Month: February 2017

Sourdough Sunchoke Latkes, and Why You Should Use Wild Yeast

 

My very active wild-yeast starter, King Arthur Flour has a great recipe for your to start your own, too!

It has been a year since I abandoned my sourdough adventures, but I am back at it again. I originally started using sourdough after having trouble digesting bread. I wanted to test a theory that the slower fermentation of wild-yeasted bread would result in lower levels of gluten, and therefore make it easier for my body to process. This is a theory that Michael Pollan has also expressed, but I haven’t found any real science to back it up. I hope there is someone out there that will look into this. The more commercialized our food has become, the less compatible it is with the way the human body is able to process it, and this is something that needs to be properly  and seriously examined.

In commercial bread processing, commercial yeast and additives are introduced into the dough which is  then agitated rapidly to create more heat and gluten production which allows for a faster rise and therefore higher rates of production. In the UK this is referred to as the “Chorleywood Method.” A slow-fermentation method uses the naturally occurring flora in the air, water, and flour that make up a wild-yeast starter, and allows for natural fermentation to dictate the rise of the dough. The wild yeast slowly consumes and breaks down the gluten in the bread dough over a long period of time. It can take 8-24 hours to make a loaf of bread this way, but the actual hands-on time is about 15 minutes and the result is a bread with better texture, flavor, and digestibility. This may just be my opinion, but it is something to consider the next time you are out buying bread.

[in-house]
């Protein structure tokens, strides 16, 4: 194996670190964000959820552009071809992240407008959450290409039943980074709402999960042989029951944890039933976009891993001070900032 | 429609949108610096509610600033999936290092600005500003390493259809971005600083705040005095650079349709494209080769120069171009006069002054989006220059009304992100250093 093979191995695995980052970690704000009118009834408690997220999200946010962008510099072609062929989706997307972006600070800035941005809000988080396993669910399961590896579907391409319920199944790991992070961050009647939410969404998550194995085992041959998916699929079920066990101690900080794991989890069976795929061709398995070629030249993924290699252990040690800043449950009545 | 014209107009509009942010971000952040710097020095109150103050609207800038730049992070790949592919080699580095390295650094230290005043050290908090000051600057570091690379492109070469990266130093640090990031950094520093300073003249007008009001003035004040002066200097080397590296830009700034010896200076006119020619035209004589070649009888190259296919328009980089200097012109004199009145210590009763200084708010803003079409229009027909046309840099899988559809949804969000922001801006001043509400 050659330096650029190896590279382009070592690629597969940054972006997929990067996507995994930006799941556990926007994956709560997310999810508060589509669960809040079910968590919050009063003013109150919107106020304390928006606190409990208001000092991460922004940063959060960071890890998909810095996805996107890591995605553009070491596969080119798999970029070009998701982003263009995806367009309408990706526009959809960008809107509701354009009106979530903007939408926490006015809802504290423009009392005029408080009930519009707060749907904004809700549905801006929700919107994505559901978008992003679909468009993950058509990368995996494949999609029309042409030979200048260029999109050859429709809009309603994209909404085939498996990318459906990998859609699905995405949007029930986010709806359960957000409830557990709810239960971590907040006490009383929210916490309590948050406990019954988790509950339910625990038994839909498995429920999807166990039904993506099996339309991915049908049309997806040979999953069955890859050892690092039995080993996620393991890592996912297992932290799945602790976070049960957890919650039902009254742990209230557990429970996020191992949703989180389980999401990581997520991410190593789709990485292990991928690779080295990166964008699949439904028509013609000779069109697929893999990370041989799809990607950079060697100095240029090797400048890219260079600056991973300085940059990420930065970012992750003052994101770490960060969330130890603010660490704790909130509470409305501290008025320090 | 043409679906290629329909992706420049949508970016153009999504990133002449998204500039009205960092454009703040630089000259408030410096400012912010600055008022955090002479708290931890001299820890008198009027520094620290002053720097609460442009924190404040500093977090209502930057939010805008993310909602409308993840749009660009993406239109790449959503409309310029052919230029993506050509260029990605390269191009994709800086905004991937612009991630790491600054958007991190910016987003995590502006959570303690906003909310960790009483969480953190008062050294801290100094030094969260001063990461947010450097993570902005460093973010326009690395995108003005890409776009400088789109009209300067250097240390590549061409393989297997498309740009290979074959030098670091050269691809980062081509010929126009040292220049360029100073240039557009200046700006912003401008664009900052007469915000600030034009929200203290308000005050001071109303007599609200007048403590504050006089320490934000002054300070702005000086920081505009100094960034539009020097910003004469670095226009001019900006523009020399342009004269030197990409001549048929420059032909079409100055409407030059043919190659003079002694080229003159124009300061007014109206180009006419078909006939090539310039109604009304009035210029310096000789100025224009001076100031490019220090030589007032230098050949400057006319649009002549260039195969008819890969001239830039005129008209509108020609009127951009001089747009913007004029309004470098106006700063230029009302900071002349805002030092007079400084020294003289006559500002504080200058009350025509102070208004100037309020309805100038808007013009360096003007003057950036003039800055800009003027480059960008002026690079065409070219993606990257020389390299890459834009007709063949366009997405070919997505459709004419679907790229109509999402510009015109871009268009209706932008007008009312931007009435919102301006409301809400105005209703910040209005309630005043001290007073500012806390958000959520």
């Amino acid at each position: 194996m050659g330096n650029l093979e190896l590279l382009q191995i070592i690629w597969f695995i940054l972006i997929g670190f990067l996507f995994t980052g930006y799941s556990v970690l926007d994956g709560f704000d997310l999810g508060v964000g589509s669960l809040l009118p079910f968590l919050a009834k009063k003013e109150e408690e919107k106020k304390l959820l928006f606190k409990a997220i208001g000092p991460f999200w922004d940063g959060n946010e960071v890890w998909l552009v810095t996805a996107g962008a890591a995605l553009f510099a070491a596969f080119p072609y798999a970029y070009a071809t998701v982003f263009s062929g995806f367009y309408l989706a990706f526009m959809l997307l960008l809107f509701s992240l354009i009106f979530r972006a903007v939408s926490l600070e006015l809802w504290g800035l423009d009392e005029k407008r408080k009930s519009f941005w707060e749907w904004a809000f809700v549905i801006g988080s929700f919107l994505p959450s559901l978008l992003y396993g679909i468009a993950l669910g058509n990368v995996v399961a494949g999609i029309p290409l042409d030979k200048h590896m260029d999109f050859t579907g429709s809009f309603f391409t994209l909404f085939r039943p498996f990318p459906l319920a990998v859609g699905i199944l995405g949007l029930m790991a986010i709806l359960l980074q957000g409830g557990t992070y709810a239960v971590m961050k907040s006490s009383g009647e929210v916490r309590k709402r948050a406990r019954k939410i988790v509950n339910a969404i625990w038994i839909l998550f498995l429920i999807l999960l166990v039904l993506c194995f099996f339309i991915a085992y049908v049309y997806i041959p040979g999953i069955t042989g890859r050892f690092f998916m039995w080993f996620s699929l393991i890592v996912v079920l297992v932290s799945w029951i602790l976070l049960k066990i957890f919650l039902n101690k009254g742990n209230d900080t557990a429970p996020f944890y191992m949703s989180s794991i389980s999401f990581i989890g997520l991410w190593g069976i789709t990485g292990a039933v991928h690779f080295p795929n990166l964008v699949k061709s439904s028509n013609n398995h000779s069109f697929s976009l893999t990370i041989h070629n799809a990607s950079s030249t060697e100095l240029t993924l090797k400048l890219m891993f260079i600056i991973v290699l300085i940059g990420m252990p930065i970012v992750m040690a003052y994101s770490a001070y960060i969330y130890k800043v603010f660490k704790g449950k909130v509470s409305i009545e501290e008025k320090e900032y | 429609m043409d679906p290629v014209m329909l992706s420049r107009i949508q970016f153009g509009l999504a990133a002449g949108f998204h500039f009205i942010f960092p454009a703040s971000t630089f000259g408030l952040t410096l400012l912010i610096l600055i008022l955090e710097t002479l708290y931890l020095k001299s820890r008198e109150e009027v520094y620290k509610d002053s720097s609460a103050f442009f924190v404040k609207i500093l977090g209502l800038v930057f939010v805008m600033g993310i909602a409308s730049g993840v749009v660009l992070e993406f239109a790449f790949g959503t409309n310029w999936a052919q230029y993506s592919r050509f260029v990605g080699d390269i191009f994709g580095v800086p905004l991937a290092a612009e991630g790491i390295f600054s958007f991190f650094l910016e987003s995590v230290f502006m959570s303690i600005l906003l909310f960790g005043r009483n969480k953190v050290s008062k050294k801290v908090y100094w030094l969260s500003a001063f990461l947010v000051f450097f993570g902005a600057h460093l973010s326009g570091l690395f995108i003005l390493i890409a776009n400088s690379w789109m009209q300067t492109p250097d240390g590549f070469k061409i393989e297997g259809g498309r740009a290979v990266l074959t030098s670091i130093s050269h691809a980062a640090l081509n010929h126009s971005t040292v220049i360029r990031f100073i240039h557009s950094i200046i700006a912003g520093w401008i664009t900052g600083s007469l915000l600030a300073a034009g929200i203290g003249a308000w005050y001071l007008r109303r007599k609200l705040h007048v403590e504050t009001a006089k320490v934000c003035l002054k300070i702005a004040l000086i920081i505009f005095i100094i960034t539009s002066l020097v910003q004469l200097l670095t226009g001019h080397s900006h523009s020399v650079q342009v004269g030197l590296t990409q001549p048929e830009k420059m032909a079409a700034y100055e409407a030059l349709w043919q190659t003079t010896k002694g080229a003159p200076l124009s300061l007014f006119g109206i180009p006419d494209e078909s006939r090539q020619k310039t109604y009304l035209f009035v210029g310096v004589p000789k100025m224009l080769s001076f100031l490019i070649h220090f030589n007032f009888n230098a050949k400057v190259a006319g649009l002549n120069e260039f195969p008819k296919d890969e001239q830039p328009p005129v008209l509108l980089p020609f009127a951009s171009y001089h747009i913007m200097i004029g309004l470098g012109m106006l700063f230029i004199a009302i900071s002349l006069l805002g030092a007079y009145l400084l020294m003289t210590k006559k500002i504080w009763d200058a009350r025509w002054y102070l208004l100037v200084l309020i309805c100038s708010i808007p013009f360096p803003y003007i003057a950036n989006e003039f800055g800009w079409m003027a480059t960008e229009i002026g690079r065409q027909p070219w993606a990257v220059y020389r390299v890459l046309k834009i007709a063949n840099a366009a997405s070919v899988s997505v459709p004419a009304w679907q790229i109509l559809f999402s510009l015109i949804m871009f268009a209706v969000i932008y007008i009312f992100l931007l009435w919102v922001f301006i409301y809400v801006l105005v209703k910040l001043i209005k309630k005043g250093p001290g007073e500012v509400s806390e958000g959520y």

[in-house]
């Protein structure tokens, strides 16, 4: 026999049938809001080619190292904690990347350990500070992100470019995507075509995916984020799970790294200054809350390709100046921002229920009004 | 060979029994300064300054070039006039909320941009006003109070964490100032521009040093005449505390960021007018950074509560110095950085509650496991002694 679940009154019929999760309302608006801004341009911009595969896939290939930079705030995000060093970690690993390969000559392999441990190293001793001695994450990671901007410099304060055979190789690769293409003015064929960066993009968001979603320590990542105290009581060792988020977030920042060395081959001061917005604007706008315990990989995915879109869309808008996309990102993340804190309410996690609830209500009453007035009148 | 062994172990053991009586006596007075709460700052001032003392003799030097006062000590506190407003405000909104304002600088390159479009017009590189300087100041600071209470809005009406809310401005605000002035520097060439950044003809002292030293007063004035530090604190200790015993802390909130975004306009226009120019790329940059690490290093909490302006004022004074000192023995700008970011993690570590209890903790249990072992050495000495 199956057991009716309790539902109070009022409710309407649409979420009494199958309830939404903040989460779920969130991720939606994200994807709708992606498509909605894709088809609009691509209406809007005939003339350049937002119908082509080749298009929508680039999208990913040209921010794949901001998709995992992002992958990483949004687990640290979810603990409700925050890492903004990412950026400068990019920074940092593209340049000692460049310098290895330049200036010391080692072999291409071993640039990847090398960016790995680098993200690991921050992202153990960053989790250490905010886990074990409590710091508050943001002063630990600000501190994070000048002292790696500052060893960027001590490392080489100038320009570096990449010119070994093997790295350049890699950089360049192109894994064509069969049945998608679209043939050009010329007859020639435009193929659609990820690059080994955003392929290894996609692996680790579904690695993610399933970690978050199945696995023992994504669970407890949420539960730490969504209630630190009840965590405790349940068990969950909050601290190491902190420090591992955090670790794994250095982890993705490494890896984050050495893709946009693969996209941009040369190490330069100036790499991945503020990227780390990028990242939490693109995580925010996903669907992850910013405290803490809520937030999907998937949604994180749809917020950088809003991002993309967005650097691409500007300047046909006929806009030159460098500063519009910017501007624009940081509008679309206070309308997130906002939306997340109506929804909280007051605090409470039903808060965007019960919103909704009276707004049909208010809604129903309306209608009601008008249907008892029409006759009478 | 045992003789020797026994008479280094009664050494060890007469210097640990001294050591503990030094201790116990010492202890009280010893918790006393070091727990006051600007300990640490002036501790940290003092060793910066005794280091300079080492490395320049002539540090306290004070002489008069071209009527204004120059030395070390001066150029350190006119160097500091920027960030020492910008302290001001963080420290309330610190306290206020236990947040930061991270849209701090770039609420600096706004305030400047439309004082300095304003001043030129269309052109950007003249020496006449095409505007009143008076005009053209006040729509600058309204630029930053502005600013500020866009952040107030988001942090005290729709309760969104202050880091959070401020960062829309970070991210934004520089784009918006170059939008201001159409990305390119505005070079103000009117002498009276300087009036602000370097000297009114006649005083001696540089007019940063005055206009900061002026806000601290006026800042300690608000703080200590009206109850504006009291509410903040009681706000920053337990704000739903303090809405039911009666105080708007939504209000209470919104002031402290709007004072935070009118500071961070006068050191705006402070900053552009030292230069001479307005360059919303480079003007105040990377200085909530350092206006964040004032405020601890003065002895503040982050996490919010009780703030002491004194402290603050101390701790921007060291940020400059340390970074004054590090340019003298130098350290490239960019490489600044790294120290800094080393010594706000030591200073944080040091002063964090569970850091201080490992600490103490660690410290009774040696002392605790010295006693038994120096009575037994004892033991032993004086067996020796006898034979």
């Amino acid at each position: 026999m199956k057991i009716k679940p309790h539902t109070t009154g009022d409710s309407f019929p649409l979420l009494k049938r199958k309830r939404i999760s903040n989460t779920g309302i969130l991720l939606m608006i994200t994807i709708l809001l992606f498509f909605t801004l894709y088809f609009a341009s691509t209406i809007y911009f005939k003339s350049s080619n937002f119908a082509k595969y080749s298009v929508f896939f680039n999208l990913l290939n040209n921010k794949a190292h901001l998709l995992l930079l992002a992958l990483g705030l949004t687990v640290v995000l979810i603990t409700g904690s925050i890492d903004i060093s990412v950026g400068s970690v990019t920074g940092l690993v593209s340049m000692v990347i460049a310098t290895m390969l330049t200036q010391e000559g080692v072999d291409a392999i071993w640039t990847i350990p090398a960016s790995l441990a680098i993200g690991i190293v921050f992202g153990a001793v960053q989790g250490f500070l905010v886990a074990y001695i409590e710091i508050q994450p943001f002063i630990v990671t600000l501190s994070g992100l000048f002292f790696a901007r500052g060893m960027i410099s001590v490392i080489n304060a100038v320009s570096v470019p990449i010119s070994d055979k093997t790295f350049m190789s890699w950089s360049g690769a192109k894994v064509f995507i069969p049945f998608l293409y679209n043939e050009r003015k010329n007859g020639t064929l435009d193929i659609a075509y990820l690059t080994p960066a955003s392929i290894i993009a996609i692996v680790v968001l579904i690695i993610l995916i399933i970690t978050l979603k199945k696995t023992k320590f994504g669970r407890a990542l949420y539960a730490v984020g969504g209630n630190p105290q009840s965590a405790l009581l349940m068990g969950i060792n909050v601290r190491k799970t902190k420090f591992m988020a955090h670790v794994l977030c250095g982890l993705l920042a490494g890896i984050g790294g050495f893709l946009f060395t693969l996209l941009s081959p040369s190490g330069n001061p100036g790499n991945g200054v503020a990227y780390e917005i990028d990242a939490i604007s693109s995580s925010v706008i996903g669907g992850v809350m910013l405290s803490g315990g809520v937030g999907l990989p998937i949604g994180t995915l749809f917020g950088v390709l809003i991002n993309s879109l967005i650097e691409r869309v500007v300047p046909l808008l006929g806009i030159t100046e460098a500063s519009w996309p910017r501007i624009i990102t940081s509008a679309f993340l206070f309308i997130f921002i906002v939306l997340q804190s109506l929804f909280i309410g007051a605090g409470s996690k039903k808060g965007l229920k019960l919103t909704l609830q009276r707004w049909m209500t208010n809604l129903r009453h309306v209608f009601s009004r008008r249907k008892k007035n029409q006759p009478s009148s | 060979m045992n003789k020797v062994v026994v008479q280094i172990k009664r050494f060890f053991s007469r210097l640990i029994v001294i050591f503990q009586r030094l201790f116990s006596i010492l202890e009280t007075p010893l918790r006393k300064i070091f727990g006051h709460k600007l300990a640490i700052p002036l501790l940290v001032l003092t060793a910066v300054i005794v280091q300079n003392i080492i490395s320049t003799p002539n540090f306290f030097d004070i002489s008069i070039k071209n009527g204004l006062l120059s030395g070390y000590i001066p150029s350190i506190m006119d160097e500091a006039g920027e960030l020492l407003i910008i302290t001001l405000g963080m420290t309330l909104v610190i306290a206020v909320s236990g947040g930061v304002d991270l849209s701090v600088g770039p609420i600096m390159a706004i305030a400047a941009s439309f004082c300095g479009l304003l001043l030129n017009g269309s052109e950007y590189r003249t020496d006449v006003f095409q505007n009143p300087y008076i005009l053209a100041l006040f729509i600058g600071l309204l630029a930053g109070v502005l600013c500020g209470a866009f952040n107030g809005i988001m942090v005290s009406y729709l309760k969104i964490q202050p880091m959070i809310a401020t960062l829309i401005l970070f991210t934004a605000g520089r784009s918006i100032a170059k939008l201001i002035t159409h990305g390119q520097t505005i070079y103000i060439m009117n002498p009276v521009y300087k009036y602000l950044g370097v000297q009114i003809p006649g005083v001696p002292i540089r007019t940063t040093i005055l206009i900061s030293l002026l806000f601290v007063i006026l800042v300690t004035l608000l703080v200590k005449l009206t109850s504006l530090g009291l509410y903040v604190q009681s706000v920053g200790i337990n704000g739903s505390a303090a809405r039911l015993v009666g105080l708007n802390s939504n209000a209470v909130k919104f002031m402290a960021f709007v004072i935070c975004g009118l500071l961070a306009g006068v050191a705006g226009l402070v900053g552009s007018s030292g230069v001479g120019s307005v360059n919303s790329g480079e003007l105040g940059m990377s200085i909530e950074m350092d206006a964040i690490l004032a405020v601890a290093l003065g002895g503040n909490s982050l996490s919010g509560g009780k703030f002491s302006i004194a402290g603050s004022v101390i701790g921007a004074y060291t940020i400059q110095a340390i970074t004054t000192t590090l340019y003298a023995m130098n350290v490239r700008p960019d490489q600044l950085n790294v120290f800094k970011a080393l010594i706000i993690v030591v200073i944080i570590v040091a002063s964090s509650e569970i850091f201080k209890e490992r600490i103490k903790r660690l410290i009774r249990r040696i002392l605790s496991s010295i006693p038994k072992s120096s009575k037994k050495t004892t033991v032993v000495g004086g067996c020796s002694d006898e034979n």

I should note that I do not have Celiac’s, I have not had any real problems with pastas or other gluten-containing items, but bread would leave me feeling unsettled and uncomfortable. After making my own bread, I realized that I was able to eat the slow-fermented product without the same kind of discomforts I had previously felt after ingesting commercially produced bread.